In a provocative study published earlier this month, Hansen and a group of colleagues make the case for why radical action is needed. The now commonly embraced international target of keeping global warming at a maximum of 2°C above pre-industrial levels—a hard-won, but politically negotiated goal—is actually much too high, Hansen says, and we should instead aim for 1°C. That would be barely a blip higher than current levels of global warming (around 0.8°C), but still the highest level ever experienced over the 10,000-year course of human civilization. ”Our objective is to define what the science indicates is needed, not to assess political feasibility,” the paper says.
Why 1°C is the danger level
Hansen’s main point is simple: If the Earth hasn’t experienced temperatures warmer than 1°C as a result of natural climate variability for at least the last 100,000 years, that’s probably about where we should draw our human-caused global warming line-in-the-sand. Beyond that point, things start to unravel pretty quickly. Environmentalists have dubbed this acceleration of warming “the wheelchair curve“:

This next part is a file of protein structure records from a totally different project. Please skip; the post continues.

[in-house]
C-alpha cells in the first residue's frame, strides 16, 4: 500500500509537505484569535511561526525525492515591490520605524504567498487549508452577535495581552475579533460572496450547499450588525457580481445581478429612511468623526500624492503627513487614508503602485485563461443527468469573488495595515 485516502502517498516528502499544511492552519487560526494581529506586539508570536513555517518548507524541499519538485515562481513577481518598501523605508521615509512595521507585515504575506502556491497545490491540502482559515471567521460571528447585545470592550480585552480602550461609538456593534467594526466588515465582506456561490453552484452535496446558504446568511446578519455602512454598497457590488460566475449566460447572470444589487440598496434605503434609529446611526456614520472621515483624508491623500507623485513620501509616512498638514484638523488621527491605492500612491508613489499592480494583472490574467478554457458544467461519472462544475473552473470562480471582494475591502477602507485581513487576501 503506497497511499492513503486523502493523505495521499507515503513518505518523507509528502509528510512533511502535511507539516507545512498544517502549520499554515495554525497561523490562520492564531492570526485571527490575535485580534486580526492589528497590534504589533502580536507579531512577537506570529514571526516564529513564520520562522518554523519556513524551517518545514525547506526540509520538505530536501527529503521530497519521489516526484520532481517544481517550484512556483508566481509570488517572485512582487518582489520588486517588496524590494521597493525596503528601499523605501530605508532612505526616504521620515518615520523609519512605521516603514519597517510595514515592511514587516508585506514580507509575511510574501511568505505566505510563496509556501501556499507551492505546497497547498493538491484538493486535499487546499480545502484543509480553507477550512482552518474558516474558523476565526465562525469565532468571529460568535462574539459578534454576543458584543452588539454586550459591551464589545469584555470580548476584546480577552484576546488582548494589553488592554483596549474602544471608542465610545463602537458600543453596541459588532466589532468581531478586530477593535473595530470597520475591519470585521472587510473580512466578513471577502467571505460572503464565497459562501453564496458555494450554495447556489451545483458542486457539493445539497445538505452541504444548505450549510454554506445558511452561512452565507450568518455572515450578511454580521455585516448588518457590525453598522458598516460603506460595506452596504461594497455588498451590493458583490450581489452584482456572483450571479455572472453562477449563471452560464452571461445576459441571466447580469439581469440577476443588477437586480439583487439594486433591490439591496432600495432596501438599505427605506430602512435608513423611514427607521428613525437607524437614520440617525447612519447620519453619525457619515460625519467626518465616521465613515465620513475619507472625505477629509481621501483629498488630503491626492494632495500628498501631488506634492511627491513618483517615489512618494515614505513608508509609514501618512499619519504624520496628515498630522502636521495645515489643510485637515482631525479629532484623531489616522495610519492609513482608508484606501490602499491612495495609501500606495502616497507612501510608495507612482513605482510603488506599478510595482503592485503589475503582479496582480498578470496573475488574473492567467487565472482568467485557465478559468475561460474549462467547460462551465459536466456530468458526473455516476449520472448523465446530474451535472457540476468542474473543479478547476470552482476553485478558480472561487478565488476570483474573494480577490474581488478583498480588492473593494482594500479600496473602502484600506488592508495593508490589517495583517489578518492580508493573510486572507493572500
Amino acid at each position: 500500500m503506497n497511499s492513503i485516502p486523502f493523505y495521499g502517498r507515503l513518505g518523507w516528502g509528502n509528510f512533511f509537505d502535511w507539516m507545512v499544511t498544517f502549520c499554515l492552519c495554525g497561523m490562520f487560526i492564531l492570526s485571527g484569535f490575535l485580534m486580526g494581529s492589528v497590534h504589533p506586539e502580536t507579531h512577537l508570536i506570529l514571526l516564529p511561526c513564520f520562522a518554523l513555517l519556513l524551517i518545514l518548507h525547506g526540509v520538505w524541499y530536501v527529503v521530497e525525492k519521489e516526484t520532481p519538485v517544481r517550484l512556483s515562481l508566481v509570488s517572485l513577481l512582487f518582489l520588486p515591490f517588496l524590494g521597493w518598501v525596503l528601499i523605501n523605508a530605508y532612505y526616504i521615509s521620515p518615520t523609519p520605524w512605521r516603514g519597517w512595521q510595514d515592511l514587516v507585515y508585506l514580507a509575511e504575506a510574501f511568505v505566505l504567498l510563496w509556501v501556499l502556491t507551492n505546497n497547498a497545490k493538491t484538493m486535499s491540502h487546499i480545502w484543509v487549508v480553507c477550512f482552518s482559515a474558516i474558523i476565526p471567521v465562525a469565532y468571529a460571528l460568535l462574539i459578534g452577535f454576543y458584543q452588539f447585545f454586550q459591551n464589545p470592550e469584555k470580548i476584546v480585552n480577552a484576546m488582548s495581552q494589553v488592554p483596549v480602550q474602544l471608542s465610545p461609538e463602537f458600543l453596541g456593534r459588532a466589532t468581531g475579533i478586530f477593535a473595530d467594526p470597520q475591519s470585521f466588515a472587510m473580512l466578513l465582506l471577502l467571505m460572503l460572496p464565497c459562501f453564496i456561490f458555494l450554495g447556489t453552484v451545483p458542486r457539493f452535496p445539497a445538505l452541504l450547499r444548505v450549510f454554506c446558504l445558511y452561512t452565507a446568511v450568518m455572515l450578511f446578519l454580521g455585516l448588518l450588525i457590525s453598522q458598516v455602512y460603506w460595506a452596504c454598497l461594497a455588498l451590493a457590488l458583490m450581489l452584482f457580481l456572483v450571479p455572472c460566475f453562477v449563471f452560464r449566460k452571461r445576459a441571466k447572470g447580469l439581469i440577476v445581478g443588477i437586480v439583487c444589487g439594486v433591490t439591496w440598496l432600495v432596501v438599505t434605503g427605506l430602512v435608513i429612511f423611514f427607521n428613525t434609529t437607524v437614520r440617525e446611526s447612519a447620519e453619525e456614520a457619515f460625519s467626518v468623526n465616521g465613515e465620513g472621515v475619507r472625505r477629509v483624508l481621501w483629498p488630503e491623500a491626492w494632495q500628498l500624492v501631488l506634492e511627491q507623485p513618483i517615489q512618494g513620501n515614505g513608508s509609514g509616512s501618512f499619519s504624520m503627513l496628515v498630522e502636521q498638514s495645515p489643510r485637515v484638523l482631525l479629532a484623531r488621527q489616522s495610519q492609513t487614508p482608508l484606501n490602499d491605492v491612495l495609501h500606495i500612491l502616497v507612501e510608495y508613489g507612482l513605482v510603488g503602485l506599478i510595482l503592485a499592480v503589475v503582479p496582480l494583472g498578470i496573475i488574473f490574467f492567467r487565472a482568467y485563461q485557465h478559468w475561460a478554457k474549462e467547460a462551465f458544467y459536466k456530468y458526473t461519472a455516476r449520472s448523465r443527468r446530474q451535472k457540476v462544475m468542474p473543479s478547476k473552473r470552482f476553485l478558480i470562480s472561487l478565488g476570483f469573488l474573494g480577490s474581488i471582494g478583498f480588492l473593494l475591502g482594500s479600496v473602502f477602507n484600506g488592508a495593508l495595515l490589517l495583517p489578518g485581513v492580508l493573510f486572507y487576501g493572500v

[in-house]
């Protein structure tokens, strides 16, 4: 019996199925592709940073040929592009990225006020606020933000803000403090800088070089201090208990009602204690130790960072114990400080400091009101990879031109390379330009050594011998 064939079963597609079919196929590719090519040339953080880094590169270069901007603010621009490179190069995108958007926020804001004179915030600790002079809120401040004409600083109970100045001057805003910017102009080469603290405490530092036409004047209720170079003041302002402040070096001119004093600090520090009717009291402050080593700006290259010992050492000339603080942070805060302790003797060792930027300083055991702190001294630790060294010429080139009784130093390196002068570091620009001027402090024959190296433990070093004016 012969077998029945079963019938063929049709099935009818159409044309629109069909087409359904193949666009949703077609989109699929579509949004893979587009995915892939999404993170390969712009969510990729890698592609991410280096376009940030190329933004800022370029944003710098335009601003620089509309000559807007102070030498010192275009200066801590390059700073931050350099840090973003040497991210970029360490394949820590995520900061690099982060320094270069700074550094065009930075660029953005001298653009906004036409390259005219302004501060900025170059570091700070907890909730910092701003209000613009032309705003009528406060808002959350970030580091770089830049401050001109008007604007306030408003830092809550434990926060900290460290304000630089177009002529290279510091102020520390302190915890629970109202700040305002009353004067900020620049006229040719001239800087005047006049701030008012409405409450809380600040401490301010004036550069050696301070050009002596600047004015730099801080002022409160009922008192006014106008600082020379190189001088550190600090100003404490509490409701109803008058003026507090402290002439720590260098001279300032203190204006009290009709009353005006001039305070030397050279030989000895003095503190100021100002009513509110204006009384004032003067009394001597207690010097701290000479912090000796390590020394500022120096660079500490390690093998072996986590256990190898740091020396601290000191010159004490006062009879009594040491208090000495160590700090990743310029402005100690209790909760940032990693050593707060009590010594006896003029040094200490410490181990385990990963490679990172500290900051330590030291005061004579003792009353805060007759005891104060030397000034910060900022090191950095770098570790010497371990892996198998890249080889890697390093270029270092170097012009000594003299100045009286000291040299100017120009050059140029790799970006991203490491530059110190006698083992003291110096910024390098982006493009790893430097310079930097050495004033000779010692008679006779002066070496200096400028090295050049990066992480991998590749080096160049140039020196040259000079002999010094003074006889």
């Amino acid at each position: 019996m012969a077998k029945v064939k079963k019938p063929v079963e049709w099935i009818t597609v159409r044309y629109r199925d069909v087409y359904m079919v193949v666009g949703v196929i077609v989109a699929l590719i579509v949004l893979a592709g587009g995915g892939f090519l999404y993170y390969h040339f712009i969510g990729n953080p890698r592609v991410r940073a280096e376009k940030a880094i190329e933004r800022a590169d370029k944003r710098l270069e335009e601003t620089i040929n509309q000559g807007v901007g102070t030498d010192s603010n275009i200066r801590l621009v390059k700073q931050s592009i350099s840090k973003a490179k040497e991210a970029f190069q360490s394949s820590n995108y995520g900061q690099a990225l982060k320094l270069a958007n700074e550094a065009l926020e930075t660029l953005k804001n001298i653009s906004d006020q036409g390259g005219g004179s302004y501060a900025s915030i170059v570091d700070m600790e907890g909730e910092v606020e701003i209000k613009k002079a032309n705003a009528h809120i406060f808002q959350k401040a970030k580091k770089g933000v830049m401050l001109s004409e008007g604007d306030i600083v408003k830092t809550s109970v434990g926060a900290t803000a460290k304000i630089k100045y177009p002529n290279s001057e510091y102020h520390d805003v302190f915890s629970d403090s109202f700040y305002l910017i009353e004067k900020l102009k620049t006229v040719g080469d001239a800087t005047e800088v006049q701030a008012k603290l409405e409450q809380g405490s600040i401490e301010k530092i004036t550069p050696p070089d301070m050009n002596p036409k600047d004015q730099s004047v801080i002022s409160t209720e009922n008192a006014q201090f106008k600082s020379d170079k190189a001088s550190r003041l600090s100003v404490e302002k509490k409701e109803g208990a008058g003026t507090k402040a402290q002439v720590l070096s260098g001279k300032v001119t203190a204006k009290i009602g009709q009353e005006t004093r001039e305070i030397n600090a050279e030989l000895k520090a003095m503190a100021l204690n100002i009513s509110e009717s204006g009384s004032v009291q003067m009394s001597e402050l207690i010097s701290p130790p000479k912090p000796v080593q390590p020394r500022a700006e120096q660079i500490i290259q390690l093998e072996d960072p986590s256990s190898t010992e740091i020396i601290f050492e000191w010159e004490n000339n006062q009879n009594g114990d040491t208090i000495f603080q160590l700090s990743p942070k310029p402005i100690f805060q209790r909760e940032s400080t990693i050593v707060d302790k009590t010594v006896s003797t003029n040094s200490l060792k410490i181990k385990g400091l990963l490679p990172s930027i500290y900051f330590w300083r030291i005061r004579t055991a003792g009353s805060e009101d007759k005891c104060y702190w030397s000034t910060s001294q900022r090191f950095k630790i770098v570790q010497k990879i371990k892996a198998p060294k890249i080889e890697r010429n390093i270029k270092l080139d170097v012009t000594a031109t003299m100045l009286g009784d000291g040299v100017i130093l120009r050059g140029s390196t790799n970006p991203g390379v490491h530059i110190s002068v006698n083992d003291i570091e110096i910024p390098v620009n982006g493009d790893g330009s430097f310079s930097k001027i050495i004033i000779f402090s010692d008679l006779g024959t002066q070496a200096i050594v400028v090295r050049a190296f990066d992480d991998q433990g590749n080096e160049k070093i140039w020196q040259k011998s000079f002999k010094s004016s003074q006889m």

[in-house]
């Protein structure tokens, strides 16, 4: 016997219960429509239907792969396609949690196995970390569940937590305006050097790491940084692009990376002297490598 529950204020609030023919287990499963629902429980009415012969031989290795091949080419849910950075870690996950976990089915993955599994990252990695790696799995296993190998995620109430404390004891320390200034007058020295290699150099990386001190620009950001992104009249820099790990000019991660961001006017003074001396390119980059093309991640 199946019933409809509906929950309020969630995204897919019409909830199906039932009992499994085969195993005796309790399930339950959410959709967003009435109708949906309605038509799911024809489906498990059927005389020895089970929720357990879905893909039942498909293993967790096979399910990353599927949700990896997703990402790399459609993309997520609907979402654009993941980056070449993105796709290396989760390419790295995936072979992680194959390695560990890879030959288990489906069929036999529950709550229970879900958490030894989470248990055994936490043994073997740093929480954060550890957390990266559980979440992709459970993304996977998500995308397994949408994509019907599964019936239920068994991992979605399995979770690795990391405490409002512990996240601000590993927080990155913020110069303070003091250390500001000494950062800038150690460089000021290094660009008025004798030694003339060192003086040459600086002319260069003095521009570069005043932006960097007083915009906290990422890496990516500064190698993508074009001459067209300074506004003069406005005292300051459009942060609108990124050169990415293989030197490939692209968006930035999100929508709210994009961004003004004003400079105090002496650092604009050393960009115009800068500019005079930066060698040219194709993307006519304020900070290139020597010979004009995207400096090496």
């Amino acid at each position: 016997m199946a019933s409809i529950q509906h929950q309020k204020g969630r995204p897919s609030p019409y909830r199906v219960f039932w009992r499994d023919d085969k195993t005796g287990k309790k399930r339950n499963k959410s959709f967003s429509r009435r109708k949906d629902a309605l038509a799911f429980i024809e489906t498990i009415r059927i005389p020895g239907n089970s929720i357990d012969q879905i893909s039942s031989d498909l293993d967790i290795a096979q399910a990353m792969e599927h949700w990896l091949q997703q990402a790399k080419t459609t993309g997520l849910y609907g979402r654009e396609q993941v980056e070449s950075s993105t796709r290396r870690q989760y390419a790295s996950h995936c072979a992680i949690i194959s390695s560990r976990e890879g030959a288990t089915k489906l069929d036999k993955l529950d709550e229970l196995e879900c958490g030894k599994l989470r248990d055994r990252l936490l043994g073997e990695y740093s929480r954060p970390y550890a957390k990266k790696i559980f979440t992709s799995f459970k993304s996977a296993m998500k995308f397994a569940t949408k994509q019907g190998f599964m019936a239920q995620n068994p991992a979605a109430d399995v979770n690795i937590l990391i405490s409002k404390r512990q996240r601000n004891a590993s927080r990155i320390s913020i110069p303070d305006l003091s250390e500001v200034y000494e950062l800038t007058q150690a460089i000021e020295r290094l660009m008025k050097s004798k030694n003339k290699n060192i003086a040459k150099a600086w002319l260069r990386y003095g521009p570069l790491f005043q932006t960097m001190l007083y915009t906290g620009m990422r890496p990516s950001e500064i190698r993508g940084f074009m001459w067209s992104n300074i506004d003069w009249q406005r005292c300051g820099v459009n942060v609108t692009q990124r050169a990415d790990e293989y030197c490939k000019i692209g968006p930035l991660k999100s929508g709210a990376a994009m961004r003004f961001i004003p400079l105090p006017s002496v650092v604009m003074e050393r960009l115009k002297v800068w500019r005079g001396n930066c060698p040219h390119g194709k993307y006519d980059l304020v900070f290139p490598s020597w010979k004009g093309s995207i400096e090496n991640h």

As warming approaches 2°C, it locks in an additional 10-20 meters of sea level rise over the next few hundred years—enough to flood every coastal city in the world. Ecosystem collapse would be virtually assured, as plants and animals that have evolved into precise niches over hundreds of thousands of years are forced to adapt to new conditions in just a decade or two. Even assuming we eventually stop emitting CO2 completely, reaching 2°C could, the study shows, mean we remain above 1°C for hundreds of years or more.